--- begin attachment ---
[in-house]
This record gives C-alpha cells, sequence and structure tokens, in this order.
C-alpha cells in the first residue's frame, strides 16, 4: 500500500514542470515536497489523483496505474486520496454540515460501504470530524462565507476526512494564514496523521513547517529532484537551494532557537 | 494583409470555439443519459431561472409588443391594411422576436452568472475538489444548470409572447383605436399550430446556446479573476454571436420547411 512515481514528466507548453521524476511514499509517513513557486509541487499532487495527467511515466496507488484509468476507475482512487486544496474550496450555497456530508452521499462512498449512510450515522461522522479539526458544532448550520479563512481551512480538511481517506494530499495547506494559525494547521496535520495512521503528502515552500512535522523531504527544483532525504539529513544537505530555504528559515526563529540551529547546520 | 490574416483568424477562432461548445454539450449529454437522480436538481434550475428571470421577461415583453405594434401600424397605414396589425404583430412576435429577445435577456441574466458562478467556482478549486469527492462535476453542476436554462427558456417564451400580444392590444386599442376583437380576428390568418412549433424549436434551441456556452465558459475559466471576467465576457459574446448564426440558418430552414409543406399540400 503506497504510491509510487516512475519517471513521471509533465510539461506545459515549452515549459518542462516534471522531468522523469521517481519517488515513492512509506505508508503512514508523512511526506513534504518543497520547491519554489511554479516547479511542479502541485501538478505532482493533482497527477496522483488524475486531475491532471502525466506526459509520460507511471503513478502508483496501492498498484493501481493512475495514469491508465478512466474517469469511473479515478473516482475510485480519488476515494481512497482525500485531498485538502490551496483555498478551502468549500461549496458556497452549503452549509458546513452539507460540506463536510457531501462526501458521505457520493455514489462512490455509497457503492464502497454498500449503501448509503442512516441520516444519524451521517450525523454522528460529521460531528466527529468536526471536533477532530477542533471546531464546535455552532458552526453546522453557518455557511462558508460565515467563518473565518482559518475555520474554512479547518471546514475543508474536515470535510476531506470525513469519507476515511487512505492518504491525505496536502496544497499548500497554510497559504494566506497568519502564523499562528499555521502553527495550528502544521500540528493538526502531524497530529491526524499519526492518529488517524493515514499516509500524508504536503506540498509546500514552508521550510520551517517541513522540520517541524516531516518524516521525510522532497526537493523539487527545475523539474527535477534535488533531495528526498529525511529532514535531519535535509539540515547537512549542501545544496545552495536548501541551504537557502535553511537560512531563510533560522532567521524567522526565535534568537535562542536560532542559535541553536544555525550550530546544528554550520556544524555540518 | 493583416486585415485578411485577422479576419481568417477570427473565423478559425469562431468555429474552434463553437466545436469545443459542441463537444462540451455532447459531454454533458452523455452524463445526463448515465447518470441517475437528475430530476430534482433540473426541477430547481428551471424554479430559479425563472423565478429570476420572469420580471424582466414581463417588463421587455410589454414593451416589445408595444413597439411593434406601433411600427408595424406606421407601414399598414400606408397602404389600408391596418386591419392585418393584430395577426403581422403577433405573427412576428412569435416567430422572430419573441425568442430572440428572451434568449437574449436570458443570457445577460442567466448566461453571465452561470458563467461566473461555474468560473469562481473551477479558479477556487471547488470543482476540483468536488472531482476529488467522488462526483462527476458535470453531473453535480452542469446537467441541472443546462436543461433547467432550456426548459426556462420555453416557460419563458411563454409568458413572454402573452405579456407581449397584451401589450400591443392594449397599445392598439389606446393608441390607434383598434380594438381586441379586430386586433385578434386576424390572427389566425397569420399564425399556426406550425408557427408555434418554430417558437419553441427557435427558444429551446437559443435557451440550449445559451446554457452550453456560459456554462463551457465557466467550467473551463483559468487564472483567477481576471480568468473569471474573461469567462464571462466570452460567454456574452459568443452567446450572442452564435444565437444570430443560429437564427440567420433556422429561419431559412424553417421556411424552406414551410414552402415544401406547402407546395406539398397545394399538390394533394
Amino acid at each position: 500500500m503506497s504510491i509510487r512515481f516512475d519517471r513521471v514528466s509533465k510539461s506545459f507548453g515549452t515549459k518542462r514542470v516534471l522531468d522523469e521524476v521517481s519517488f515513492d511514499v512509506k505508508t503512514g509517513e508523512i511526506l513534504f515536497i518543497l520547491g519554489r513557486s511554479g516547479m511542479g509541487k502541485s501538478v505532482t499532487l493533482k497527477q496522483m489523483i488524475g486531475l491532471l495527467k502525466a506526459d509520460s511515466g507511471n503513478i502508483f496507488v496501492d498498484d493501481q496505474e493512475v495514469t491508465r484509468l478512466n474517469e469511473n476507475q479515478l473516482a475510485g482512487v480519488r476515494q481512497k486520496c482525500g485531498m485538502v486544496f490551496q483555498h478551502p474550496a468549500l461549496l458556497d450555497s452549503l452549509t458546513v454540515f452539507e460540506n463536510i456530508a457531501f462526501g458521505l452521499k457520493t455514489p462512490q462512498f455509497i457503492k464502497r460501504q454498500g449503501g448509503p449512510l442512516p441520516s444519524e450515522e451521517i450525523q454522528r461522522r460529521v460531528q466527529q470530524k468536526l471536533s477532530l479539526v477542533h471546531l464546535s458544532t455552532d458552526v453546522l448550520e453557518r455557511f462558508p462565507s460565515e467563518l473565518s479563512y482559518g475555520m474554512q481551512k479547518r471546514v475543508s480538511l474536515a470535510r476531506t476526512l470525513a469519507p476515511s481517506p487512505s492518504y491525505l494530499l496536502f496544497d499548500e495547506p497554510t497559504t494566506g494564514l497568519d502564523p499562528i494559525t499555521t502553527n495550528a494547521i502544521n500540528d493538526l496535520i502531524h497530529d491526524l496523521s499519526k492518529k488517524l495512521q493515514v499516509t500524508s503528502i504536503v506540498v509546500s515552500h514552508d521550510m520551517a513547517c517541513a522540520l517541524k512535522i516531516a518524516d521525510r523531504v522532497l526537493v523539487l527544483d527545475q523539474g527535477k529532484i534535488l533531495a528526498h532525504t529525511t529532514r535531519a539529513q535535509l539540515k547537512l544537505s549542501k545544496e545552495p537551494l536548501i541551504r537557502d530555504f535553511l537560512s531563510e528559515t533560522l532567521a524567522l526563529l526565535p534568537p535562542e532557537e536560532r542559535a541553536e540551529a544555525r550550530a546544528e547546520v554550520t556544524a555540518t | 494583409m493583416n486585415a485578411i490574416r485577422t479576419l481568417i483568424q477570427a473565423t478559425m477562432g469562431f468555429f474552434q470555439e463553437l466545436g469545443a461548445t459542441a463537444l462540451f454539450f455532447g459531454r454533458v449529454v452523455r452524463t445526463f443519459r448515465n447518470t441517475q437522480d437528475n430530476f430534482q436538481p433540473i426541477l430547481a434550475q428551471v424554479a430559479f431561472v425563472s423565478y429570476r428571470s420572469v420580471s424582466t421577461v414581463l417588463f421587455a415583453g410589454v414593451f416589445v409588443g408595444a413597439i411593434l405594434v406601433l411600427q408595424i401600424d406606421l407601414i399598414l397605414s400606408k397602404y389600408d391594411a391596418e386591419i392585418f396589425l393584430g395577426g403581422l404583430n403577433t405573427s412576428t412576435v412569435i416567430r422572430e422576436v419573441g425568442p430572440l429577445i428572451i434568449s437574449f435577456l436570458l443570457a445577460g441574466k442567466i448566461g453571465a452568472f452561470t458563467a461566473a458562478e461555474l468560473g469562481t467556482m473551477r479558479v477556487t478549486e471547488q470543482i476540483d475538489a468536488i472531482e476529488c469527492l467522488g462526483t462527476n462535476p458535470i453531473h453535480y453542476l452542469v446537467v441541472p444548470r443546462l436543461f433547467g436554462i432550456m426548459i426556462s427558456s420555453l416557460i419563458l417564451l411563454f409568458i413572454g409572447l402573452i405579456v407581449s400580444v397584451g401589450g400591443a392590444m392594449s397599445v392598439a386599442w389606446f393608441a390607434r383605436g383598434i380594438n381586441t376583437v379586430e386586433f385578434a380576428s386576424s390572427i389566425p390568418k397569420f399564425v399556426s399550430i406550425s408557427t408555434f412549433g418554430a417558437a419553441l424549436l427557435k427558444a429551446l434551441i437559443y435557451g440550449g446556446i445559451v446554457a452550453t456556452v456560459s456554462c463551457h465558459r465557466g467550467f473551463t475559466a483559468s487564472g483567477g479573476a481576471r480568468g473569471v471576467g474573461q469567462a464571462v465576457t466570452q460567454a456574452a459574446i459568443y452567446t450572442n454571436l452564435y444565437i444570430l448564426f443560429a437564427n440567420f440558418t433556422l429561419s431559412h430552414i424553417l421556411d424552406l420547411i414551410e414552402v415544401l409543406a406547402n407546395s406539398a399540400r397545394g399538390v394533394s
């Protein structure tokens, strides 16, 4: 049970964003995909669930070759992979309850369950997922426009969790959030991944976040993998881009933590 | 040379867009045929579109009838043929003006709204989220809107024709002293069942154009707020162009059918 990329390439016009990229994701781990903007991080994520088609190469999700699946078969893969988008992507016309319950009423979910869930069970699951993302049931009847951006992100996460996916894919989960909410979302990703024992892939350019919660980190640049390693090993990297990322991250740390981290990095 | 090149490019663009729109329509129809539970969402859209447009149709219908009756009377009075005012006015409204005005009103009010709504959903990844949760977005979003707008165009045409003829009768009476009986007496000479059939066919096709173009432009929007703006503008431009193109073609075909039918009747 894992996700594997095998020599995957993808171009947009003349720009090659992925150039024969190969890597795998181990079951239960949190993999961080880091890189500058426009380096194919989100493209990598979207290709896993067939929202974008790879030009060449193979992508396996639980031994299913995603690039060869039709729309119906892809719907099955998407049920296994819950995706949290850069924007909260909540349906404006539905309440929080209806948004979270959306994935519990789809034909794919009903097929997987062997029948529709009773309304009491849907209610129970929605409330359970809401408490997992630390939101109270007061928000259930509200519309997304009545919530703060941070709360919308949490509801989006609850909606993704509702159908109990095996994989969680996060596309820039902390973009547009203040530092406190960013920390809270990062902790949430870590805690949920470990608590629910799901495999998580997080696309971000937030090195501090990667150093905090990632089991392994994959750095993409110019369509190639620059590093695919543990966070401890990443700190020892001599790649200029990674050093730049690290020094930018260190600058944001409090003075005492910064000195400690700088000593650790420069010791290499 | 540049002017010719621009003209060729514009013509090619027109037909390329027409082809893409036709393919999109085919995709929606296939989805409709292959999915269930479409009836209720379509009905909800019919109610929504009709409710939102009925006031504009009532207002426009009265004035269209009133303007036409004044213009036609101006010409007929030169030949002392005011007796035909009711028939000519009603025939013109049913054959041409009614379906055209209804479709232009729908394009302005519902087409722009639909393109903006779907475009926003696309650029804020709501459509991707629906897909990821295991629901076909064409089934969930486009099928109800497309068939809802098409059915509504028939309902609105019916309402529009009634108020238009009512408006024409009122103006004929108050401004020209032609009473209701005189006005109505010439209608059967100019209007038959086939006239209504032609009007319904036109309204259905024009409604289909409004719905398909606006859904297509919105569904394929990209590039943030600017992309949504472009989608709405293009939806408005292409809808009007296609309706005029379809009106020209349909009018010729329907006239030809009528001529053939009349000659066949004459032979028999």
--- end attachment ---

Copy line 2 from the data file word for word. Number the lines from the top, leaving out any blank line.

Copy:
This record gives C-alpha cells, sequence and structure tokens, in this order.